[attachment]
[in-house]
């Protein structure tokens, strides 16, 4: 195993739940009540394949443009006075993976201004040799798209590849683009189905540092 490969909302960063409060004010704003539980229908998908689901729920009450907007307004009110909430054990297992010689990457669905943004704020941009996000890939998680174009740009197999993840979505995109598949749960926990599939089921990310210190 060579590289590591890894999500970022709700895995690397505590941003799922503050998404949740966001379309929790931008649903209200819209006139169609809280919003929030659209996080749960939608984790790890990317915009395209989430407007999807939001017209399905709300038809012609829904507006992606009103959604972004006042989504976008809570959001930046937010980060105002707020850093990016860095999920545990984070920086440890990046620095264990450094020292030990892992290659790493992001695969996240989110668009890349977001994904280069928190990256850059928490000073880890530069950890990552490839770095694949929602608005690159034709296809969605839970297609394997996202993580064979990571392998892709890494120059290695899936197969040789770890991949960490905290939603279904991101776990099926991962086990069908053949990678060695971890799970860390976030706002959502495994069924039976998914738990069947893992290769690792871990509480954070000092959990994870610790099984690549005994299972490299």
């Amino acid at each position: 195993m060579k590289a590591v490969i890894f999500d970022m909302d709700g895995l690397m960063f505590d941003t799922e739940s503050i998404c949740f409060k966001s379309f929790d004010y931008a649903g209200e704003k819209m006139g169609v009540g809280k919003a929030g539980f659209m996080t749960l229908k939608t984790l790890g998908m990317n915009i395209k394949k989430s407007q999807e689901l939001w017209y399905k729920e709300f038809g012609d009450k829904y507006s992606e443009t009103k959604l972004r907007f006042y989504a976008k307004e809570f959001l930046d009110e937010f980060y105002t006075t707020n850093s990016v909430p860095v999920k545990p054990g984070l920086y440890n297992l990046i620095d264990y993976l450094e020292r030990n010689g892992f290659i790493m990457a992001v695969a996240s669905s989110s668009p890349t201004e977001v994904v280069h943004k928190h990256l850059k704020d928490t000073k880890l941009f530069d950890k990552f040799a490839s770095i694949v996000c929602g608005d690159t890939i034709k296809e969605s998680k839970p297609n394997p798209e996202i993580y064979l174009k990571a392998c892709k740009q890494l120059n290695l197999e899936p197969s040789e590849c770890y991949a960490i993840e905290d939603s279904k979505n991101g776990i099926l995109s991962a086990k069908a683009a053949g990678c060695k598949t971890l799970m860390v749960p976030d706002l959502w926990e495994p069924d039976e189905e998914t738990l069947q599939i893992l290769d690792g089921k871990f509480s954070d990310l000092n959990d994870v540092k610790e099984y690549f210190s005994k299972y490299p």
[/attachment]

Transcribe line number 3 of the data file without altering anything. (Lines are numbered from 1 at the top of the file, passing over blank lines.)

């Amino acid at each position: 195993m060579k590289a590591v490969i890894f999500d970022m909302d709700g895995l690397m960063f505590d941003t799922e739940s503050i998404c949740f409060k966001s379309f929790d004010y931008a649903g209200e704003k819209m006139g169609v009540g809280k919003a929030g539980f659209m996080t749960l229908k939608t984790l790890g998908m990317n915009i395209k394949k989430s407007q999807e689901l939001w017209y399905k729920e709300f038809g012609d009450k829904y507006s992606e443009t009103k959604l972004r907007f006042y989504a976008k307004e809570f959001l930046d009110e937010f980060y105002t006075t707020n850093s990016v909430p860095v999920k545990p054990g984070l920086y440890n297992l990046i620095d264990y993976l450094e020292r030990n010689g892992f290659i790493m990457a992001v695969a996240s669905s989110s668009p890349t201004e977001v994904v280069h943004k928190h990256l850059k704020d928490t000073k880890l941009f530069d950890k990552f040799a490839s770095i694949v996000c929602g608005d690159t890939i034709k296809e969605s998680k839970p297609n394997p798209e996202i993580y064979l174009k990571a392998c892709k740009q890494l120059n290695l197999e899936p197969s040789e590849c770890y991949a960490i993840e905290d939603s279904k979505n991101g776990i099926l995109s991962a086990k069908a683009a053949g990678c060695k598949t971890l799970m860390v749960p976030d706002l959502w926990e495994p069924d039976e189905e998914t738990l069947q599939i893992l290769d690792g089921k871990f509480s954070d990310l000092n959990d994870v540092k610790e099984y690549f210190s005994k299972y490299p």